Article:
[Editorial] Debate on prosecution

By Yu Kun-ha
  • Published : Apr 26, 2013 - 20:42
  • Updated : Apr 26, 2013 - 20:42
On Tuesday, the Supreme Prosecutors’ Office disbanded its Central Investigation Department, the most powerful department with a staff of elitist prosecutors. Its abolishment went down in the history of the nation’s prosecution as an event nothing short of epochal.

Its predecessor, the Central Investigation Bureau, which was inaugurated 52 years ago, changed its name to the Central Investigation Department in 1981. Then the department was given a strengthened mission to investigate corruption cases involving politicians, high-ranking government officials and private-sector elites.

The department accomplished its mission on numerous occasions. Most notable among its achievements was the arrest of former Presidents Chun Doo-hwan and Roh Tae-woo on corruption charges. But its reputation was irrevocably tarnished on many occasions when quite a few investigations were perceived to be politically biased.

Though it was required to maintain political neutrality and investigative autonomy, it more often than not stood at the beck and call of the powers that be. It was often accused of being a “handmaiden of power” when it targeted political oppositionists for criminal investigations, in particular during the nation’s bygone era of military-backed dictatorships.

No wonder the department’s abolishment became one of the major campaign issues during the run-up to the presidential election in December. Not only the opposition candidate but President Park Geun-hye promised to disband the department and scale down the power of the prosecution as a whole.

Disbanding the department was not the end, but the beginning, of reform of the prosecution. Moreover, it has yet to be determined who will now investigate cases involving politicians and senior government officials and other cases involving business tycoons and other social elites and who will supervise such politically charged and high-profile investigations.

An initial step in this regard is being taken by Chae Dong-wook, the new prosecutor-general, whose nomination was endorsed by both the ruling Saenuri Party and the main opposition Democratic United Party when his confirmation hearing was recently held at the National Assembly. Chae has promised not to receive reports on investigations from chiefs of the district prosecutors’ offices in a tete-a-tete. He has also promised neither to receive a separate report from a prosecutor investigating a case of great concern to the public nor to give any instruction to the prosecutor. In other words, he promises to carry out his supervision through the chain of command in an impartial and transparent manner.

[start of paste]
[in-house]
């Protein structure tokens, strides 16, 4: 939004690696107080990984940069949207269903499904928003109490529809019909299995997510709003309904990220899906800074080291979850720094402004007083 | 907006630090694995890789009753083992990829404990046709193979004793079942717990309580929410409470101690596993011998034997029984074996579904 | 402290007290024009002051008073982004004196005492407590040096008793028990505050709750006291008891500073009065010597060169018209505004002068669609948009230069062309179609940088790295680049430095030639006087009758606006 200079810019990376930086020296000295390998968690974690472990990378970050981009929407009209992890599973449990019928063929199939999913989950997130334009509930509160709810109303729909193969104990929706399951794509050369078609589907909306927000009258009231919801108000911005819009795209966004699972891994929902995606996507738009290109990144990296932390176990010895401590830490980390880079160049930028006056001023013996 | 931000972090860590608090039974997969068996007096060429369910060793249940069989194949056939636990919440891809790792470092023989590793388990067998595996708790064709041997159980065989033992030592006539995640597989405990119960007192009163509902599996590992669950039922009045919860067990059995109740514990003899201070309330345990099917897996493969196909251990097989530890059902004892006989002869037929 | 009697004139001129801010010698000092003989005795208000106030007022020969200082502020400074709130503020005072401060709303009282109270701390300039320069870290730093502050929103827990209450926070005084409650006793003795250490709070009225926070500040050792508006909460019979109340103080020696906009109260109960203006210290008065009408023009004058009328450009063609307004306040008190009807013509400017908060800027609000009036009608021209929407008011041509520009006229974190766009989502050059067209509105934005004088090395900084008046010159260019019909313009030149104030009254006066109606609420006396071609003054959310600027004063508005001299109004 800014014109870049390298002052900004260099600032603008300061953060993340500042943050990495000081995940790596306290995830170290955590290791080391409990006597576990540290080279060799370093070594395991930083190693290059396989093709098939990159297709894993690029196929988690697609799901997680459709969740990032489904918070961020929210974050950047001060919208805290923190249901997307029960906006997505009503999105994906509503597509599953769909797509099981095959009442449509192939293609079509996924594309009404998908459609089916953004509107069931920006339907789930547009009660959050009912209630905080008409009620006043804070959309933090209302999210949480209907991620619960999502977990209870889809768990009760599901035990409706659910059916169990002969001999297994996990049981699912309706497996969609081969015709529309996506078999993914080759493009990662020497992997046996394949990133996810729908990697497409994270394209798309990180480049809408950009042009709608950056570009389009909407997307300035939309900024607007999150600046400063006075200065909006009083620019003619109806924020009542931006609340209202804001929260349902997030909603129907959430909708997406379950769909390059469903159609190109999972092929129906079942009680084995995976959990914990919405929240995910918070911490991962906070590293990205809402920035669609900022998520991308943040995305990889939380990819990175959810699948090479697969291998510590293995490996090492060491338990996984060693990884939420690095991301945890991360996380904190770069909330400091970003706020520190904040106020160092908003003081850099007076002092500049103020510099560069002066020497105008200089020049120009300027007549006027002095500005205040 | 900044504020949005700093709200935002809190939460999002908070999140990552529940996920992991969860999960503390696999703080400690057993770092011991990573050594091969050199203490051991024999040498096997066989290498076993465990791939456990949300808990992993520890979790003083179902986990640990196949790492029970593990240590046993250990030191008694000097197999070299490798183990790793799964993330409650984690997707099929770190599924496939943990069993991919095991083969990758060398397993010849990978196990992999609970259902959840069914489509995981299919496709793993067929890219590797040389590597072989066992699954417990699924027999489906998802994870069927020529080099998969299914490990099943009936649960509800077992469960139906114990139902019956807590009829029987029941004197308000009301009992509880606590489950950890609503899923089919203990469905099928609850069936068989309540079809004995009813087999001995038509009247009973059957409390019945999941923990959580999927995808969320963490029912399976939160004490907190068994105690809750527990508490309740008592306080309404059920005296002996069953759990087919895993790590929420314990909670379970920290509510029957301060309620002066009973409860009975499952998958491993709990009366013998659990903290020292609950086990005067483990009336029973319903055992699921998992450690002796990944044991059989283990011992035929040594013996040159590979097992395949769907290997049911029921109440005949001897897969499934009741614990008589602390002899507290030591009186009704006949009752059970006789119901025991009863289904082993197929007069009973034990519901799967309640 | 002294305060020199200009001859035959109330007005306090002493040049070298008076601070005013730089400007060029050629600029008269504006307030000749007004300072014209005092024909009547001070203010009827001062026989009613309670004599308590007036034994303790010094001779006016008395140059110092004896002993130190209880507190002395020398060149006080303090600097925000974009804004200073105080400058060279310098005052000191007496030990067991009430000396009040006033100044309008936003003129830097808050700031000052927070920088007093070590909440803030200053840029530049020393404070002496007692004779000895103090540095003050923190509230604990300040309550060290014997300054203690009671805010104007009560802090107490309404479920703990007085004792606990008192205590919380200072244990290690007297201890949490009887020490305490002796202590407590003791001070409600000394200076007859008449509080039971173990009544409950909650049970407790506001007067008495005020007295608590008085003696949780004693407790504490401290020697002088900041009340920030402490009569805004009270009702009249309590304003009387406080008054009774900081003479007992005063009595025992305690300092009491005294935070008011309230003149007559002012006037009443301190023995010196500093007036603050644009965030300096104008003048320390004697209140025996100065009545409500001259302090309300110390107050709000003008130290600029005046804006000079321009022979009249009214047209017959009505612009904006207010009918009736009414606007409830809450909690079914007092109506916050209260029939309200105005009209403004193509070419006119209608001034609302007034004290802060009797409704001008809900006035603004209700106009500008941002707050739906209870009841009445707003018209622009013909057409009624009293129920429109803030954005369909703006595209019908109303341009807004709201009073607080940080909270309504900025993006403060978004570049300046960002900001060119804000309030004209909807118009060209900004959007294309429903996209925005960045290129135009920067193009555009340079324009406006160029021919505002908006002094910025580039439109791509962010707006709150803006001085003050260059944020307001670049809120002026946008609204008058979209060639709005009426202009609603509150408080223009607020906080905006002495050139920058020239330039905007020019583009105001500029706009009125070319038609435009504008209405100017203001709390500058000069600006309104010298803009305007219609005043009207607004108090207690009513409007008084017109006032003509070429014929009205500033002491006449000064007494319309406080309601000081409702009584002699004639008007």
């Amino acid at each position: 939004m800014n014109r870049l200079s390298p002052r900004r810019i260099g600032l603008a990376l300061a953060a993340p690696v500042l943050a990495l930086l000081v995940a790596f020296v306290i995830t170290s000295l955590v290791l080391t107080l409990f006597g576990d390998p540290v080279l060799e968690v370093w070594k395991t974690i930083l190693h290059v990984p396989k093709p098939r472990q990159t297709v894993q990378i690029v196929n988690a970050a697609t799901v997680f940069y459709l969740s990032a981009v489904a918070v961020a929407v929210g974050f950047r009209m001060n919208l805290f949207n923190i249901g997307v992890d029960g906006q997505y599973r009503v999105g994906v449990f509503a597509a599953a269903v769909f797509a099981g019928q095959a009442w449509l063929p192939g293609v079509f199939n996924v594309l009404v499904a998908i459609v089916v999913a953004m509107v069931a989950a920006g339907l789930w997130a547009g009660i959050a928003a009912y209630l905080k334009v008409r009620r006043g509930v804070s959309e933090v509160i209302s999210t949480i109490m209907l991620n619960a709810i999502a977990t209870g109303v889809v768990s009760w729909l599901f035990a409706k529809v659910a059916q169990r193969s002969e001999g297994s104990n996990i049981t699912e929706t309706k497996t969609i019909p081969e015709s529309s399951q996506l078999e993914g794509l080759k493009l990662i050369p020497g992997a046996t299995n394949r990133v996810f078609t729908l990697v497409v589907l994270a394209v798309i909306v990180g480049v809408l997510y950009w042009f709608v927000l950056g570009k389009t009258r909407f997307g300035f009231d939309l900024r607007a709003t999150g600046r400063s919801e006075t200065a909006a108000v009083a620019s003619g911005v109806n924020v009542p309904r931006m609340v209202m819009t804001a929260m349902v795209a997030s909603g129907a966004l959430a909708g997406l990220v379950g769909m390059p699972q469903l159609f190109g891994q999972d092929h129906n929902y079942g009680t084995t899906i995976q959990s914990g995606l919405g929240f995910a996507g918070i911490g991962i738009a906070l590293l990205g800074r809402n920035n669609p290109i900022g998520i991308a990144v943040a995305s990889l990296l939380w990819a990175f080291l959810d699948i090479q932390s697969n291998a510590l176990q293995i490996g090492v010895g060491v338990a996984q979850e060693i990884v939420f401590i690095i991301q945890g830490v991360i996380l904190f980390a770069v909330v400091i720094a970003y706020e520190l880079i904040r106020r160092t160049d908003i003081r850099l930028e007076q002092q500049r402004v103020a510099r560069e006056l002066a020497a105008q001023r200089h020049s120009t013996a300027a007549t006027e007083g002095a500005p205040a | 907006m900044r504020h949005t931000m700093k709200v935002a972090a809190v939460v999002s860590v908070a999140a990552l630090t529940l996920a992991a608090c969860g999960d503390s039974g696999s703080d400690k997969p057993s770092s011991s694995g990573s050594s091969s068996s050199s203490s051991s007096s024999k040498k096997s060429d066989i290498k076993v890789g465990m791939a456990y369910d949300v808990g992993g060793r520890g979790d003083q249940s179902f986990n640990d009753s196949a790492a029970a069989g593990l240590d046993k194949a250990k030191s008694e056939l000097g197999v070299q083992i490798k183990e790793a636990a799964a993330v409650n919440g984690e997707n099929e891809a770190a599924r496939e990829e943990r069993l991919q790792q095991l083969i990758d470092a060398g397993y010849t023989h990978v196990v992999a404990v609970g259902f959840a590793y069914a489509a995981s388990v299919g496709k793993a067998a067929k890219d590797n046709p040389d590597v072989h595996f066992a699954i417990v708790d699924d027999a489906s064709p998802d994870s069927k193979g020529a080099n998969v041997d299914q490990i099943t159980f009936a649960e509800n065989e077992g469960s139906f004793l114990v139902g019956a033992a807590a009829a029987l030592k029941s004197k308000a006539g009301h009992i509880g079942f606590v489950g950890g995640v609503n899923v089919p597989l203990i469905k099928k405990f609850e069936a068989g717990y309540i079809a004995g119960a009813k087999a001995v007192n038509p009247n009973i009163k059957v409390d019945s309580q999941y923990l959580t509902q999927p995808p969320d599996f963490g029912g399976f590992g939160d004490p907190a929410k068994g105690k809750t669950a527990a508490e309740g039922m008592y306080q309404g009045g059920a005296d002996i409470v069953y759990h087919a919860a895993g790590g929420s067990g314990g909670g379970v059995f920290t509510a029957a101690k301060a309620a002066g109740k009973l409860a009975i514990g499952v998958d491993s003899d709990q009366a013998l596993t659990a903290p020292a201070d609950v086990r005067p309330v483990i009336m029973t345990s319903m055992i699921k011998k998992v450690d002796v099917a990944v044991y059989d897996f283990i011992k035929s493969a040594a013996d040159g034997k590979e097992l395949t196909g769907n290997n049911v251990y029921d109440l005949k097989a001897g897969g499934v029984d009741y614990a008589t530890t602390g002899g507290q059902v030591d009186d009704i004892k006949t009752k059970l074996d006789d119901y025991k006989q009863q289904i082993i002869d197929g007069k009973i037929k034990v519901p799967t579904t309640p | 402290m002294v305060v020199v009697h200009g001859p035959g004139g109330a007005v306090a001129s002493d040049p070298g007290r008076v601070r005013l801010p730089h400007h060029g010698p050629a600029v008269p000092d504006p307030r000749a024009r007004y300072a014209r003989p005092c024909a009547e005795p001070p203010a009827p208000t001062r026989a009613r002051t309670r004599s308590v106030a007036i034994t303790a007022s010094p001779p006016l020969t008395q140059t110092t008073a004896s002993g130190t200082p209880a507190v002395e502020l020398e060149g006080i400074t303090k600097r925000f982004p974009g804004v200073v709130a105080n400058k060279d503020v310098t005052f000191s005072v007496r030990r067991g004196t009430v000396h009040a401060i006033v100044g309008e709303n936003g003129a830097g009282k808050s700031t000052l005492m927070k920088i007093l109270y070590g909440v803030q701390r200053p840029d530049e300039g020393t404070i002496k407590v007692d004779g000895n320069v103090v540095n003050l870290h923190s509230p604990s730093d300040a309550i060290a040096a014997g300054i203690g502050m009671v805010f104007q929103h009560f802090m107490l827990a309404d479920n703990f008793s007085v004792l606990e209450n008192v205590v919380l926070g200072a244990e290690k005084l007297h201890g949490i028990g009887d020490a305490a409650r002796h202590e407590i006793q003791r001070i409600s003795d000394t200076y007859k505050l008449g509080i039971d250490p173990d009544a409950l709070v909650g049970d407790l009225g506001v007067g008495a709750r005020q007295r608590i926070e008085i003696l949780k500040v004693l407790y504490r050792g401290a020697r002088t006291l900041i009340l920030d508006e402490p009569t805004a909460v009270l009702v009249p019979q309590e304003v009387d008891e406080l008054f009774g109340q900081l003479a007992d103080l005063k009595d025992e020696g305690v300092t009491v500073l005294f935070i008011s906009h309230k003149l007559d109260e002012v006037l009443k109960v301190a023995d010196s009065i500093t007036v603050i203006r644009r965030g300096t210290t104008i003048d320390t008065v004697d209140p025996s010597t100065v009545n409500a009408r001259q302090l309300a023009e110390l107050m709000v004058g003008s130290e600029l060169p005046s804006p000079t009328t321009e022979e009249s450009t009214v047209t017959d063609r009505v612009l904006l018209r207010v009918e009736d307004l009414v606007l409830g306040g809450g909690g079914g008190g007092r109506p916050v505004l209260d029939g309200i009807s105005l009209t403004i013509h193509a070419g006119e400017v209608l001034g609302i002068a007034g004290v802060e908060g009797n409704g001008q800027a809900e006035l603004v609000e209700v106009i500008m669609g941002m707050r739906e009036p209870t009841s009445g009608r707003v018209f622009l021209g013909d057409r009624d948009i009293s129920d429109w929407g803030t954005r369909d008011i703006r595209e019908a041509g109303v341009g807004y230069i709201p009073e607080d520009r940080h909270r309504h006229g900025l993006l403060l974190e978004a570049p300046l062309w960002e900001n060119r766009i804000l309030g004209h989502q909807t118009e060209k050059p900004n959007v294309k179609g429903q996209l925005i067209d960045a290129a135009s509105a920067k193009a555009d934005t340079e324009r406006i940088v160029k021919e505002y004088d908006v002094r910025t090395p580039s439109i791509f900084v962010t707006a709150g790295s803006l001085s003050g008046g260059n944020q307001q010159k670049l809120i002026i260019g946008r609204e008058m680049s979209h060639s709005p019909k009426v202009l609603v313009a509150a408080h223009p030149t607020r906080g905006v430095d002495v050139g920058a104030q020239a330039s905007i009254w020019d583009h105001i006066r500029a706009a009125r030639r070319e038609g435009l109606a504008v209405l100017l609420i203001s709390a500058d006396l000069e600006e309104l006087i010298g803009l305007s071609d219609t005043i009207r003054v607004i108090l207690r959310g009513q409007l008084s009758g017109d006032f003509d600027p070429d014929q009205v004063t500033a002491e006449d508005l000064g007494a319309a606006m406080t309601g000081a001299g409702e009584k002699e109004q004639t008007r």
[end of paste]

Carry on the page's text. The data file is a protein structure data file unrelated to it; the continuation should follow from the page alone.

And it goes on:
Chae’s commitment to impartiality and transparency undoubtedly is praiseworthy. But that will not be enough. Impartiality and transparency, together with political neutrality, must be institutionally guaranteed. In this regard, a special committee organized by the prosecution to deliberate on its reform has an important job to do.

When it meets next Wednesday, the committee, which includes sharp-tongued outsiders as its members, is set to discuss what needs to be done for the kind of investigations that were conducted by the Central Investigation Department. One of the ideas is to create a new department empowered to supervise and support a district prosecutors’ office when it launches such an investigation.

Another key reform proposal is to create an office of independent counsel that would stand ready to launch a criminal investigation on its own when an investigation conducted by the prosecution was deemed to have been inadequate or when the prosecution chose not to bring criminal charges against a suspect for a dubious reason.

True, it is possible for an independent counsel to launch an investigation if the National Assembly passes an underlying bill. But the procedure is so complicated. As an alternative, President Park made an election promise to create a permanent office of independent counsel.

The prosecution, which does not want its authority to bring charges against criminal suspects to be compromised by an independent counsel more frequently, prefers the current system to the proposed creation of an independent counsel office. That is understandable.

But the prosecution would do well not to lobby the parliamentary Legislation and Judiciary Committee, many of whose members are prosecutors-turned lawmakers. The proposal to create an office of independent counsel is justified by the prosecution’s so many botched investigations, including a recent one into the illicit purchase by former President Lee Myung-bak of land for his retirement home on the outskirts of Seoul.